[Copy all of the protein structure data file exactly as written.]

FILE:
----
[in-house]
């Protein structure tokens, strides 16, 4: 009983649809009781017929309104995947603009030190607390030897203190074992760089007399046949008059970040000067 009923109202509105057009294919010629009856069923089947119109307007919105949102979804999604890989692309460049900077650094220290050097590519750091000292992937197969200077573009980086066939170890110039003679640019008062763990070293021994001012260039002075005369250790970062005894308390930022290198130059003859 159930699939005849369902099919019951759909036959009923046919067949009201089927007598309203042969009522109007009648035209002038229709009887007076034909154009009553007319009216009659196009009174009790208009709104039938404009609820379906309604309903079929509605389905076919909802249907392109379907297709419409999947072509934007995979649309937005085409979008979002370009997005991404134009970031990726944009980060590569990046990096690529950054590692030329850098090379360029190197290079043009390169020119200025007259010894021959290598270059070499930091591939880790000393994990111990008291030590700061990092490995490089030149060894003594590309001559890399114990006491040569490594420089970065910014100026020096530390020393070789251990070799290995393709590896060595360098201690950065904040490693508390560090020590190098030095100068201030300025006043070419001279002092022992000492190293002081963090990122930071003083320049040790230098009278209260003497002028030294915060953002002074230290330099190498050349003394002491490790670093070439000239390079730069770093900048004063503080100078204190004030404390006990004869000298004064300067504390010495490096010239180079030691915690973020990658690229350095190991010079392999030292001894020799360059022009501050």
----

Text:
[in-house]
């Protein structure tokens, strides 16, 4: 009983649809009781017929309104995947603009030190607390030897203190074992760089007399046949008059970040000067 009923109202509105057009294919010629009856069923089947119109307007919105949102979804999604890989692309460049900077650094220290050097590519750091000292992937197969200077573009980086066939170890110039003679640019008062763990070293021994001012260039002075005369250790970062005894308390930022290198130059003859 159930699939005849369902099919019951759909036959009923046919067949009201089927007598309203042969009522109007009648035209002038229709009887007076034909154009009553007319009216009659196009009174009790208009709104039938404009609820379906309604309903079929509605389905076919909802249907392109379907297709419409999947072509934007995979649309937005085409979008979002370009997005991404134009970031990726944009980060590569990046990096690529950054590692030329850098090379360029190197290079043009390169020119200025007259010894021959290598270059070499930091591939880790000393994990111990008291030590700061990092490995490089030149060894003594590309001559890399114990006491040569490594420089970065910014100026020096530390020393070789251990070799290995393709590896060595360098201690950065904040490693508390560090020590190098030095100068201030300025006043070419001279002092022992000492190293002081963090990122930071003083320049040790230098009278209260003497002028030294915060953002002074230290330099190498050349003394002491490790670093070439000239390079730069770093900048004063503080100078204190004030404390006990004869000298004064300067504390010495490096010239180079030691915690973020990658690229350095190991010079392999030292001894020799360059022009501050």